The yen rallied to a 14-year high against the dollar on speculation Japanese monetary authorities will tolerate further appreciation of the currency.
Finance Minister Hirohisa Fujii said today the government needs to take action on abnormal currency movements. Earlier, Vice Finance Minister Yoshihiko Noda said the government isn't considering stepping into the currency market, Reuters reported. The Swiss franc fell against the euro and the dollar on speculation the nation's central bank sold the currency after it climbed to parity with the greenback yesterday for the first time in 19 months.
Fujii's comments failed to dispel views that Japan won't intervene immediately, said Yuki Sakasai, a Tokyo-based foreign exchange strategist at Barclays Bank Plc. Such a view makes it easier for traders to buy the yen.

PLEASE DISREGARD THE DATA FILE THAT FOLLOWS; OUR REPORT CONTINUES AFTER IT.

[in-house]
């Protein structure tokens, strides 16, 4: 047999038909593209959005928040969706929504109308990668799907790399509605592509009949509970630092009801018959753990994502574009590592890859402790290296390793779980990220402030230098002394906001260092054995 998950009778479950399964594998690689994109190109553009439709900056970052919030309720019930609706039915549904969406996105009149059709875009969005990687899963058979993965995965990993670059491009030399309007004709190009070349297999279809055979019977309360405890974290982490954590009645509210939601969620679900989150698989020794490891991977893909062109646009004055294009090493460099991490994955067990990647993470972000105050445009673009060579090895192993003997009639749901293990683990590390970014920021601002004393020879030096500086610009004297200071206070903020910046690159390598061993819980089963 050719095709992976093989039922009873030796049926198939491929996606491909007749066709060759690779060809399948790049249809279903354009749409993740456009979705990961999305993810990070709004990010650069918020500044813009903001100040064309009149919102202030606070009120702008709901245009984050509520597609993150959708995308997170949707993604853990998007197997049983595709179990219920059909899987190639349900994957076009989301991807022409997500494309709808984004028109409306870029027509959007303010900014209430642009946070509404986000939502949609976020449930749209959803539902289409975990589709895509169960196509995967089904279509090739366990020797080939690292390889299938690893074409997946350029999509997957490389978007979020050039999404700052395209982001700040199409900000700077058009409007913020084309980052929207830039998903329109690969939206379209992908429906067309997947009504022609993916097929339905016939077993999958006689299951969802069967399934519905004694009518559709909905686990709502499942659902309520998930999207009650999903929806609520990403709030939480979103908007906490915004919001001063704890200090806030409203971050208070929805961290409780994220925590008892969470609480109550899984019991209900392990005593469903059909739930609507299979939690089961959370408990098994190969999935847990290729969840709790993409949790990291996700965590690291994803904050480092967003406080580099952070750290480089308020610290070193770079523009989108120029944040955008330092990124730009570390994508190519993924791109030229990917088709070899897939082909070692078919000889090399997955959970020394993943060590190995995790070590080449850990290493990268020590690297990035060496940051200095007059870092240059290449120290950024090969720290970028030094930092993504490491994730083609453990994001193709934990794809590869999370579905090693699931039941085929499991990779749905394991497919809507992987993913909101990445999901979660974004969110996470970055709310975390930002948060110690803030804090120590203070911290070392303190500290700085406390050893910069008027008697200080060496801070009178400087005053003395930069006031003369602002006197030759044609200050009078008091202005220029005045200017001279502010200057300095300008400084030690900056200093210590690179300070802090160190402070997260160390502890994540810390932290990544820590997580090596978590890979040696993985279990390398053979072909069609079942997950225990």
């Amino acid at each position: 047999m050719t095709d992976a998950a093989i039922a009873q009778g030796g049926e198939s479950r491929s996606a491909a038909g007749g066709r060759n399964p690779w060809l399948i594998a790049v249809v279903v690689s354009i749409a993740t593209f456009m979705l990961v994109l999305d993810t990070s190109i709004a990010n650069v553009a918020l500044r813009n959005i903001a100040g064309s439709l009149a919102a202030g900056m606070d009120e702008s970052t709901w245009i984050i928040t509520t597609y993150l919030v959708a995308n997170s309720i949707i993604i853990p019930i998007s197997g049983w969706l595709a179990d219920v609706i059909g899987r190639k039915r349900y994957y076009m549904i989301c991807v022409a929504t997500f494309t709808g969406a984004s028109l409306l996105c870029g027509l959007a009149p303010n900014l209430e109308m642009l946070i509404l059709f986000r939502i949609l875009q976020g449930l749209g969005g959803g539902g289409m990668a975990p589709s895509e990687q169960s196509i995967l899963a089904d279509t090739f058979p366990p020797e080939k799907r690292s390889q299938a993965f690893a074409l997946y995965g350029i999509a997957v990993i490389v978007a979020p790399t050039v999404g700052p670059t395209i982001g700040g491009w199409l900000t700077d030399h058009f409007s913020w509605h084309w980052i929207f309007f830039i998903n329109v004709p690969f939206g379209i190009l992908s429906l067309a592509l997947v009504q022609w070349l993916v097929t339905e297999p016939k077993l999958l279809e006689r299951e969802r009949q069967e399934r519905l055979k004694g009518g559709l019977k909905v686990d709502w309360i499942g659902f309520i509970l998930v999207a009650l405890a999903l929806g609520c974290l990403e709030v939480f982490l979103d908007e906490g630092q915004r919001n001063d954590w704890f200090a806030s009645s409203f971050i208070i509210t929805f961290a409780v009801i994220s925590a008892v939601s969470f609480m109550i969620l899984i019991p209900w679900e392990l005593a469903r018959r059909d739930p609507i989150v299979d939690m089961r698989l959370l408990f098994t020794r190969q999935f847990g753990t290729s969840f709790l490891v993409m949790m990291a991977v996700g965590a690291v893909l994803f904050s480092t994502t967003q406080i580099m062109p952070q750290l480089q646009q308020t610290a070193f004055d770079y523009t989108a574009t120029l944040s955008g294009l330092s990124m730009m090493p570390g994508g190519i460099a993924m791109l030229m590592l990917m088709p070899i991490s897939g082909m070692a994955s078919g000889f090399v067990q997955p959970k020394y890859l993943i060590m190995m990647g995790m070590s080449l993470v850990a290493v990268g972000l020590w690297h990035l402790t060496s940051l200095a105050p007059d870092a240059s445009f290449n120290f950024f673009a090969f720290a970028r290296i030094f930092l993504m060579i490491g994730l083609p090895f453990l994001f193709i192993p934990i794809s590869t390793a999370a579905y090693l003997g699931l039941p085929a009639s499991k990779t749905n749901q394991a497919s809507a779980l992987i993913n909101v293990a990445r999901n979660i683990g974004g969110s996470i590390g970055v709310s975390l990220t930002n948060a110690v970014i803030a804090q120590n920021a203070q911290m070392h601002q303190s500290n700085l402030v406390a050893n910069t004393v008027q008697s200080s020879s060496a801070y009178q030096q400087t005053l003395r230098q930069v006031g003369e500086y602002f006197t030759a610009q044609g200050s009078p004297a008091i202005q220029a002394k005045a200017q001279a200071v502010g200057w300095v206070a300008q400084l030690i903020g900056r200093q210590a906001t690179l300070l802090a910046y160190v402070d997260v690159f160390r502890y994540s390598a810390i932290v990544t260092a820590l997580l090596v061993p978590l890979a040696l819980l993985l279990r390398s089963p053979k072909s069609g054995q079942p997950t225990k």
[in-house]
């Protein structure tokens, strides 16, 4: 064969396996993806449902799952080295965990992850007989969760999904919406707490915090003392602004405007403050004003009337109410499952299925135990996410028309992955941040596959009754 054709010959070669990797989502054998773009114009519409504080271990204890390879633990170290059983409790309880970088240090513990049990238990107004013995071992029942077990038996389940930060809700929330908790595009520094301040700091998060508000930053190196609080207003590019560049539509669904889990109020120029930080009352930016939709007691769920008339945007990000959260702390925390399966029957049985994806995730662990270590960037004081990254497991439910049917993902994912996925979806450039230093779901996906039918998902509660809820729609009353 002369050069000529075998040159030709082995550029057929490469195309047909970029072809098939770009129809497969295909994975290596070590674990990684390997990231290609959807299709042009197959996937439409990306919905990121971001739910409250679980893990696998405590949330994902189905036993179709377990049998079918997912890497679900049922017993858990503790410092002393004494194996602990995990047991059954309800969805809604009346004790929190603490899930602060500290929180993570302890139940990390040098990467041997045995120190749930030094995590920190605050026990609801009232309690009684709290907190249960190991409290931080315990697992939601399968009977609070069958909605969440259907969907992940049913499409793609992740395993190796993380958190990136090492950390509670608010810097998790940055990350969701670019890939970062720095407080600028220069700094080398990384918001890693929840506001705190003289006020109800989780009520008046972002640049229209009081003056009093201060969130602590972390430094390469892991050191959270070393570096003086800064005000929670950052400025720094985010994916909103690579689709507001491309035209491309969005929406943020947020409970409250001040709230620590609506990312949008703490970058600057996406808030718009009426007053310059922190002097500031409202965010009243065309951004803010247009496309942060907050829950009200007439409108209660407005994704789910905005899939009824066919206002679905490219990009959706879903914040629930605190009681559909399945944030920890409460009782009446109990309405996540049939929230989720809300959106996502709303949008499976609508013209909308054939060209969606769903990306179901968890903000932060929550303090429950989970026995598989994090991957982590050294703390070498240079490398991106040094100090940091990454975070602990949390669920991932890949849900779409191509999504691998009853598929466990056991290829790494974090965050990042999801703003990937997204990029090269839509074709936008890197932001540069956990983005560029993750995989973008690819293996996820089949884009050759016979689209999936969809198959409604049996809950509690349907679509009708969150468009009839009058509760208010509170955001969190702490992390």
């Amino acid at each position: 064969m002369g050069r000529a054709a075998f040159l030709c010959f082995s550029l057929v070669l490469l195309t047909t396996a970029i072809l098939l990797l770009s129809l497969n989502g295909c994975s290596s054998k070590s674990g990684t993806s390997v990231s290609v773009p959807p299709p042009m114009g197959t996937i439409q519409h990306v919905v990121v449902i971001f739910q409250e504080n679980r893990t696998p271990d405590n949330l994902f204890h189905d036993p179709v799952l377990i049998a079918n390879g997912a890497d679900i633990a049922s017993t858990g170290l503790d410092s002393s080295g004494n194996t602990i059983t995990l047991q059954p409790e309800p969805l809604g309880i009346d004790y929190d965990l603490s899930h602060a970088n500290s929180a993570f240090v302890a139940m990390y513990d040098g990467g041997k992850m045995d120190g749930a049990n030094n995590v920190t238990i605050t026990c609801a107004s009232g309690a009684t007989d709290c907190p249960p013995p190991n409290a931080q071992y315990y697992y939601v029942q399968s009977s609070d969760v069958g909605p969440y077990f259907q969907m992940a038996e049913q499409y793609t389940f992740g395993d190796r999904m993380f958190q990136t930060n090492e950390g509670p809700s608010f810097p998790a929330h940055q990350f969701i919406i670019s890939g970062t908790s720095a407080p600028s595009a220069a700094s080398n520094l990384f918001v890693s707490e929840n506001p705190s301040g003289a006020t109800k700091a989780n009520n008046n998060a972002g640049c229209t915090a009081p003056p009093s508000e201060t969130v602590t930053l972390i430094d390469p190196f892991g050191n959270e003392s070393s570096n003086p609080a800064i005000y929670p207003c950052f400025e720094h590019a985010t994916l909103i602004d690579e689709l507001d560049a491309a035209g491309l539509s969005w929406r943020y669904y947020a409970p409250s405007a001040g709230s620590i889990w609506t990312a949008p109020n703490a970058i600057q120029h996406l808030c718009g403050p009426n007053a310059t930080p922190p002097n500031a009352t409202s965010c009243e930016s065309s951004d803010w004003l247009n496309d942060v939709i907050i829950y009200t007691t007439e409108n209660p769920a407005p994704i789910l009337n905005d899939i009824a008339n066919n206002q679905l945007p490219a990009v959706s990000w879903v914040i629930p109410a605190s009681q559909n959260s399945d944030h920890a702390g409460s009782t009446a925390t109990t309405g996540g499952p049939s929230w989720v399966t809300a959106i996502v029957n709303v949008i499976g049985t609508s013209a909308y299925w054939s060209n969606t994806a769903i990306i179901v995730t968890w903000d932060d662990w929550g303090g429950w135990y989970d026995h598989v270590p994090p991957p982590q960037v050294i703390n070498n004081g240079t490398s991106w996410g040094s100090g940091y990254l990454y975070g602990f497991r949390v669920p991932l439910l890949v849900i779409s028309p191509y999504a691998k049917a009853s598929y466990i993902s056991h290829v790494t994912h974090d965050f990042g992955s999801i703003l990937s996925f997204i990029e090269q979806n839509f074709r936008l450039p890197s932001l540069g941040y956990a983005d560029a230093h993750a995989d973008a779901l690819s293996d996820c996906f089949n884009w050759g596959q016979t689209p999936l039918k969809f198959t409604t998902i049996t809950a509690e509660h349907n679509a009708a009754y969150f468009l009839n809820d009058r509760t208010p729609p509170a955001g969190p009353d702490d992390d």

Japan's currency rose to as high as 86.30 yen per dollar, the strongest since July 1995, before trading at 86.93 as of 8:38 a.m. in London from 87.35 yesterday in New York.
The dollar reached a post-World War II low of 79.75 yen on April 19, 1995.
I am watching these movements, right now it's time to watch them closely, Fujii told reporters in Tokyo today. We need to take appropriate action against abnormal movements.
Despite reported comments that ruled out intervention, we shouldn't be careless about this possibility, said Osamu Takashima, chief foreign-exchange analyst at Bank of Tokyo- Mitsubishi UFJ Ltd., a unit of Japan's biggest bank. The possibility of actual intervention may increase further if the yen approaches 80 and the euro rises to $1.60.